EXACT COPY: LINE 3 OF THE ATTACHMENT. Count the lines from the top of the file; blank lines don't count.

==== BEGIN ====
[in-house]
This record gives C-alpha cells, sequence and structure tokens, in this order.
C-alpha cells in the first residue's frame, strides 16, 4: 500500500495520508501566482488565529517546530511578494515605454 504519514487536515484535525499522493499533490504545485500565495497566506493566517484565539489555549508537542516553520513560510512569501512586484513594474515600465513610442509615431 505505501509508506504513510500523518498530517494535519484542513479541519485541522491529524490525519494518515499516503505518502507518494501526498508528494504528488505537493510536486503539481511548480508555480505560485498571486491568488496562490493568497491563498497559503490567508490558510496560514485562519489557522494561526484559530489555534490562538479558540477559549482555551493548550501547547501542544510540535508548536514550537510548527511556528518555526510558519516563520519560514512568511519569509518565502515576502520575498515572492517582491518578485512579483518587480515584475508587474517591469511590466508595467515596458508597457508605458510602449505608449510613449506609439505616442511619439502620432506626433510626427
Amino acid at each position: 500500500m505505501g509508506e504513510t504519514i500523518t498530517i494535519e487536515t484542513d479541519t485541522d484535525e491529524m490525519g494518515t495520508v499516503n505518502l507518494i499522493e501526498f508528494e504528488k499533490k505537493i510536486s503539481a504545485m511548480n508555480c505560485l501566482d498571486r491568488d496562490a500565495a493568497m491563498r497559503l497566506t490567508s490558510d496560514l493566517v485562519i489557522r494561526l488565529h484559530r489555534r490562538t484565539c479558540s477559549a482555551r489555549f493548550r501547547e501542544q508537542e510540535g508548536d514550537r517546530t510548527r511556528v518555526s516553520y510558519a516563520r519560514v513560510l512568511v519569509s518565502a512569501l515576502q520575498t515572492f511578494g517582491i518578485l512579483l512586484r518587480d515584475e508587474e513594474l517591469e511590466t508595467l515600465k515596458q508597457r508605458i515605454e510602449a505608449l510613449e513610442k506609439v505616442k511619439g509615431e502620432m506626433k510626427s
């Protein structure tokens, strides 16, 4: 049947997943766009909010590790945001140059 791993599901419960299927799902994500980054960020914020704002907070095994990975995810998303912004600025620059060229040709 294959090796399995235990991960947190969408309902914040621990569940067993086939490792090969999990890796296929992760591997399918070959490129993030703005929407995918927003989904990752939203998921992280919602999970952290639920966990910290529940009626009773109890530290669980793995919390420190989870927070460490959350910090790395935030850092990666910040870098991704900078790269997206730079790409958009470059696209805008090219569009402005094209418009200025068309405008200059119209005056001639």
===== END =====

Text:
C-alpha cells in the first residue's frame, strides 16, 4: 500500500495520508501566482488565529517546530511578494515605454 504519514487536515484535525499522493499533490504545485500565495497566506493566517484565539489555549508537542516553520513560510512569501512586484513594474515600465513610442509615431 505505501509508506504513510500523518498530517494535519484542513479541519485541522491529524490525519494518515499516503505518502507518494501526498508528494504528488505537493510536486503539481511548480508555480505560485498571486491568488496562490493568497491563498497559503490567508490558510496560514485562519489557522494561526484559530489555534490562538479558540477559549482555551493548550501547547501542544510540535508548536514550537510548527511556528518555526510558519516563520519560514512568511519569509518565502515576502520575498515572492517582491518578485512579483518587480515584475508587474517591469511590466508595467515596458508597457508605458510602449505608449510613449506609439505616442511619439502620432506626433510626427